An interesting question to consider: Are there any contemporary films that deal with issues of true love and romance that are not comedies or period pieces? (Hat tip to Paul for that). This film is the latter, and it seems Love Actually is the closest to that we could think of. I think it is possible that this points out that love in our culture only works as nostalgia (that's sort of depressing).

July 15, 2006

All lyrics considered

Yesterday while listening to Ryan Adams' Cold Roses I was struck by the lyrics of these two songs. They are the last two songs on the first disc of this really good double album. These songs are beautiful.

Mockingbirds sing
Sing me what the Lord was singing
On the day He made the water
The color of the blues
Sing me that song
Sing me to till the heavens rising
On the day He made the water
The color of my baby's eyes
Love her in the ways you want to be loved
Love her in the ways she wants to be loved
Love her in the ways you want to be loved
But the way I'm loving her
It must not be enough
Cause in the way she cries
It only tears me up
I feel dead inside and dying
And if you give up
Don't give up on love
Don't give up on love
The rivers they run
They run until they get too tired
Until they run behind the houses
And they become a creek
When I was a child
I ran until the creek became a river
When it turned into the ocean
I wondered why He'd made it so deep
Love her in the ways you want to be loved
Love her in the ways you want to be loved
Love her in the ways you want to be loved
But the way I'm loving her
Must not be enough
Cause the way she cries
It only tears me up
I feel dead inside and dying
Don't give up
Cause in a way she's crying
It only tears me up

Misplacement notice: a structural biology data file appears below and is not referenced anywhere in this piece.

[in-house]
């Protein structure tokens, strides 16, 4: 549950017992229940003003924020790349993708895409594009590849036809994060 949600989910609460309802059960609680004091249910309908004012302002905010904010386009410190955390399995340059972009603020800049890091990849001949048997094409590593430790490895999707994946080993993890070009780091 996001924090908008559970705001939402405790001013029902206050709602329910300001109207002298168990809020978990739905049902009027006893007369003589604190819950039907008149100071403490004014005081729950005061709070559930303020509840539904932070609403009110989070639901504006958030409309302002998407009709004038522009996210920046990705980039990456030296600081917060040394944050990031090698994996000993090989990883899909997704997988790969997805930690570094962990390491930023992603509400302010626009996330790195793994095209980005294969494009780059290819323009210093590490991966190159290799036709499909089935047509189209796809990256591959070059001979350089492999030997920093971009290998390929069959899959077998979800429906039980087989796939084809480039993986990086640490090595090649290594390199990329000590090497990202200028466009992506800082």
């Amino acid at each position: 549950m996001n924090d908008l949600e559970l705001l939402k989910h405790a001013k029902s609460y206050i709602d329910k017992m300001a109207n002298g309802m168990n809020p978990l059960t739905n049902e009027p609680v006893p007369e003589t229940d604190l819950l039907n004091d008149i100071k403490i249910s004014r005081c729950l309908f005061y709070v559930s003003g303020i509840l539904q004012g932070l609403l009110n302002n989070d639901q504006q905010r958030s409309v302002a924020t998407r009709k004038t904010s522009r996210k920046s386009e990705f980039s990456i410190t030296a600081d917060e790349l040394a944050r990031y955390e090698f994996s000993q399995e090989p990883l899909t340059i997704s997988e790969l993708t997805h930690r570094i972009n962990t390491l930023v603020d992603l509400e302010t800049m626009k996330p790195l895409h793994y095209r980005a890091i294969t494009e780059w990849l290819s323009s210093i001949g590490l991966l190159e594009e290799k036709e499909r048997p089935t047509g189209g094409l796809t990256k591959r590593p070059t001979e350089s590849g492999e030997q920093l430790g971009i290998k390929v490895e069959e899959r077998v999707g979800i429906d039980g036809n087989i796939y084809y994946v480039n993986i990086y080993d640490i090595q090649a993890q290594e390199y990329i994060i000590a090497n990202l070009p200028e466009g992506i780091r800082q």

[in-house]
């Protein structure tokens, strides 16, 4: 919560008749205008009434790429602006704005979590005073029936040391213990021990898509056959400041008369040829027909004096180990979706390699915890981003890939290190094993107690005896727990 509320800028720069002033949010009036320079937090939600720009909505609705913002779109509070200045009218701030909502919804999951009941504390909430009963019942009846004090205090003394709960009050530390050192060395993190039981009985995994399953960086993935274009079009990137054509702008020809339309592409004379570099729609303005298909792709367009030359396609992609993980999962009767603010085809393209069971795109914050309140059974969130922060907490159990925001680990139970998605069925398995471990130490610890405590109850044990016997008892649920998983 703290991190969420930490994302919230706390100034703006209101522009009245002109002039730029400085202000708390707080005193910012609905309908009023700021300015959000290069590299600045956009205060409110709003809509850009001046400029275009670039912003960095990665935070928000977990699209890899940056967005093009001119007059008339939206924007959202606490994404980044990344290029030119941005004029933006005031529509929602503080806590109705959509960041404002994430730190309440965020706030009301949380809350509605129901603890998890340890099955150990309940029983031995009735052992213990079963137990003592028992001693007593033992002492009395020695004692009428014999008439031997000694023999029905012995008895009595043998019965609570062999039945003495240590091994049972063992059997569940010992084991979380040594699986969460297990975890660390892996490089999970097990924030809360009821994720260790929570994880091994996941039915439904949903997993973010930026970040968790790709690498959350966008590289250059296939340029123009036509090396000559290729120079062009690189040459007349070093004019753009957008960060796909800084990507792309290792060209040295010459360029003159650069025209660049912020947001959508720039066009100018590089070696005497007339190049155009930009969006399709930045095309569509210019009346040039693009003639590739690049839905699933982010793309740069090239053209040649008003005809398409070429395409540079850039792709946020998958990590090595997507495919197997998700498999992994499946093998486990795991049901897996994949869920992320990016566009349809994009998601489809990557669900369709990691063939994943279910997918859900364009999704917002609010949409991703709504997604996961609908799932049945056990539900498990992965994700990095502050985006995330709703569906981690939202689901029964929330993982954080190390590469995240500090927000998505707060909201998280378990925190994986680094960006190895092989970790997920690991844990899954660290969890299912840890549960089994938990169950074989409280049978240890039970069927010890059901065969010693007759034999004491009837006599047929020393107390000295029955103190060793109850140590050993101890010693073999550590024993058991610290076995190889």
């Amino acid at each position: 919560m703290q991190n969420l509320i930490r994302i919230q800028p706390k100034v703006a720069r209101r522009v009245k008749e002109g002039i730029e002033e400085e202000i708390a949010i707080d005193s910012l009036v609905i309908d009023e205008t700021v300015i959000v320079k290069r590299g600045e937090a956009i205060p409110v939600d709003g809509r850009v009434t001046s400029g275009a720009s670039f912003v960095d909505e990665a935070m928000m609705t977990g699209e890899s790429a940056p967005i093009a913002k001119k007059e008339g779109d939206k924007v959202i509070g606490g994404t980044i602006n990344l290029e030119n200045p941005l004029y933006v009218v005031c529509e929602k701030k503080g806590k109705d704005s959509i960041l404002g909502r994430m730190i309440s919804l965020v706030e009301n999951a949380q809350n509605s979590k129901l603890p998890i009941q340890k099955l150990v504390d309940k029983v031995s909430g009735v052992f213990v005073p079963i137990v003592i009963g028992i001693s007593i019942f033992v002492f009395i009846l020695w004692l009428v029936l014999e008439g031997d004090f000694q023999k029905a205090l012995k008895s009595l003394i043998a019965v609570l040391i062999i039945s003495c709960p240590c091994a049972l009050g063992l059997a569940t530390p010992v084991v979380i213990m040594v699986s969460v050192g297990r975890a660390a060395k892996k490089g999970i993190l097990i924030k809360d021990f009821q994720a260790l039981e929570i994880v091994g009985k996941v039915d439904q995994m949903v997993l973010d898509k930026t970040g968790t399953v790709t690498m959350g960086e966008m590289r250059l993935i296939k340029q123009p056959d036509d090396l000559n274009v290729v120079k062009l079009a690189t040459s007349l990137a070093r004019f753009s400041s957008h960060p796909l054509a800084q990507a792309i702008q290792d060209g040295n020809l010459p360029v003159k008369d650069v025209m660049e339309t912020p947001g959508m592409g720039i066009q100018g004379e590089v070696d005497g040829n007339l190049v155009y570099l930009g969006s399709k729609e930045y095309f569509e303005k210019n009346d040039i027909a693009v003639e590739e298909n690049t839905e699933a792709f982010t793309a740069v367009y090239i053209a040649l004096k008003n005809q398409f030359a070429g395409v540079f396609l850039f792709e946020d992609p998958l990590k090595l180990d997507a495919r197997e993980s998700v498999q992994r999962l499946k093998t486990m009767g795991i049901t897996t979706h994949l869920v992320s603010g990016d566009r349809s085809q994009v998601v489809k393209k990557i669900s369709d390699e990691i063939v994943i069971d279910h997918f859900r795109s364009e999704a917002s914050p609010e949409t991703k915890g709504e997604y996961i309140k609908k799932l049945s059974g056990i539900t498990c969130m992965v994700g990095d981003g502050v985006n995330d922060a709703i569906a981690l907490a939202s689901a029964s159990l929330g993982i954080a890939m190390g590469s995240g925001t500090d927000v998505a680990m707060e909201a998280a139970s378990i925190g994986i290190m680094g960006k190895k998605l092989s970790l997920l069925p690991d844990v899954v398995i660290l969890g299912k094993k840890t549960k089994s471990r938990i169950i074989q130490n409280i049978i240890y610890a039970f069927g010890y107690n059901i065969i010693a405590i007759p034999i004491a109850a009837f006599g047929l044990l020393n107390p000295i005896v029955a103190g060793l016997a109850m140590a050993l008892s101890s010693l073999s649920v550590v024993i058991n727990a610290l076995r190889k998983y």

I feel dead inside and dying
Give up
Don't give up on love
Don't give up on love
Love her in the ways you want to be loved
Love her in the ways you want to be loved
Love her in the ways you want to be loved
Sometimes it ain't enough
Sometimes it ain't enough
But don't give up on love

How do you Keep Love Alive?
Lord, I miss that girl
On the day we met the sun was shining down
Down on the valley
Riddled with horses running
Crushing them with flowers
I would have picked for her
On the day she was born
She runs through my veins like a long black river
And rattles my cage like a thunderstorm
Oh my soul
What does it mean?
What does it mean?
What does it mean to be so sad?
When someone you love
Someone you love is supposed to make you happy
What do you do
How do you keep love alive?
When it won't
What, what are the words
They use when they know it's over
"We need to talk," or
"I'm confused, maybe later you can come over"
I would've held your mother's hand
On the day you was born
She runs through my veins
Like a long black river and rattles my cage
Like a thunderstorm
Oh, my soul
What does it mean?
What does it mean?
What does it mean to be so sad?
When someone you love